2023 will be another busy year for the Certification Board of Commissioners, certification item writers, and test development volunteers. The pilot tests for the new CNE®cl exams were completed on February 2 and new cut scores have been determined
and implemented. A practice analysis will be done for the CNE® exam this year. Practice analysis volunteers met every Friday during February to begin the multi-step process of getting a survey ready to send out to current CNEs.
Item writing is underway for both CNE®n and CNE®cl exams. There will be approximately 170 new questions being written for these two exams. Once the items are completed, the test development committees for each will meet to review the new items.
The NLN Education Summit will be in Washington, DC, September 28-30, 2023. If you plan to attend, please join us for the 2023 Certification Reception. We want to honor all certified nurse educators during the reception and we will be announcing the STAR Award recipients. I hope to see you there!
Pam Fifer, EdD, RN, CNE
Happy Certified Nurses Day on March 19 to all our certified nurse educators!
Hopefully spring is just around the corner for most of you. This winter has been brutal in certain parts of the country. The NLN Certification Division has initiated some new practices that should be of interest to all certificants.
The Board of Commissioners has voted to expand the Certification Star Award. Not only will the award now be given to a nursing education program, but there will also be an award for an individual who has demonstrated excellence in the commitment to nurse educator certification. The applications will be posted on the NLN website and nominations will be due mid-summer. The awards will be presented at the 2023 NLN Education Summit held at National Harbor just outside of Washington, DC, this September 28-30.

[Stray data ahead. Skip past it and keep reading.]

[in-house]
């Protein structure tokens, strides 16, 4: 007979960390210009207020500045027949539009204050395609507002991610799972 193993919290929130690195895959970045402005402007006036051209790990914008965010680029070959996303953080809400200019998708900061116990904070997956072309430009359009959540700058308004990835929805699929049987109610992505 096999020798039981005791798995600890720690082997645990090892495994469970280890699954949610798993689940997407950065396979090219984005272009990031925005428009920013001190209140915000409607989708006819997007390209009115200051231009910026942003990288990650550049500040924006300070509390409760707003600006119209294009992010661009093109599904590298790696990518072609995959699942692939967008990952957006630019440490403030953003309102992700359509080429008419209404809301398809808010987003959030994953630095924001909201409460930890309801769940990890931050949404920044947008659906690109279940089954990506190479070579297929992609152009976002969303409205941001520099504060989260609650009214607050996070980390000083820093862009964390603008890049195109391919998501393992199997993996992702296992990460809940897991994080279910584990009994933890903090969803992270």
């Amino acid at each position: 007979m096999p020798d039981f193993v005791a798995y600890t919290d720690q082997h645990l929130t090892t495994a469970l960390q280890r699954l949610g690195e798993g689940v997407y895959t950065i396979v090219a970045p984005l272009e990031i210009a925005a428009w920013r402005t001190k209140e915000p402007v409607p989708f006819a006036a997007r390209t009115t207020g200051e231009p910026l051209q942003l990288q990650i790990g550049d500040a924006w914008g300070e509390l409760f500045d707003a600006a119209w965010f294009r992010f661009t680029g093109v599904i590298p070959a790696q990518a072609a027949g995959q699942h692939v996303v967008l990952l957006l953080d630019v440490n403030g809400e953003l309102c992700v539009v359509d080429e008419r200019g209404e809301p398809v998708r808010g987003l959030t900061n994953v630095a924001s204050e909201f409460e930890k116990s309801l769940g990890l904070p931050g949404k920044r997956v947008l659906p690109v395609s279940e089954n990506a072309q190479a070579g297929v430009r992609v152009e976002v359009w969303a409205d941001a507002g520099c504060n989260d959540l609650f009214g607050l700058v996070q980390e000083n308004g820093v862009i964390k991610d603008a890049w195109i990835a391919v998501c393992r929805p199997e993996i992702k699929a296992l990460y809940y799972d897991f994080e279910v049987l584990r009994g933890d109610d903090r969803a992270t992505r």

The Certification Program Test Development committees have been quite active. The Practice Analysis for certified academic clinical nurse educator (CNE®cl) has been completed and two new forms of the CNEcl exams have been piloted and released. The certified nurse educator (CNE®) Practice Analysis Committee has begun the work of updating the CNE program with a new survey. This also will lead to two new forms of the CNE exam later this year.
The CNEcl and the certified novice nurse educator (CNE®n) exams now have only three options to each item rather than the traditional four. The decision to make that change is supported by current testing literature. The outcomes of making this change for the CNE and CNEcl exams will be presented at the Certification Reception held at the Summit this fall. I also would like to thank the folks at Meazure Learning for all the support as our testing administration partner in the work and the review of data that is so critical for excellence in a certification program.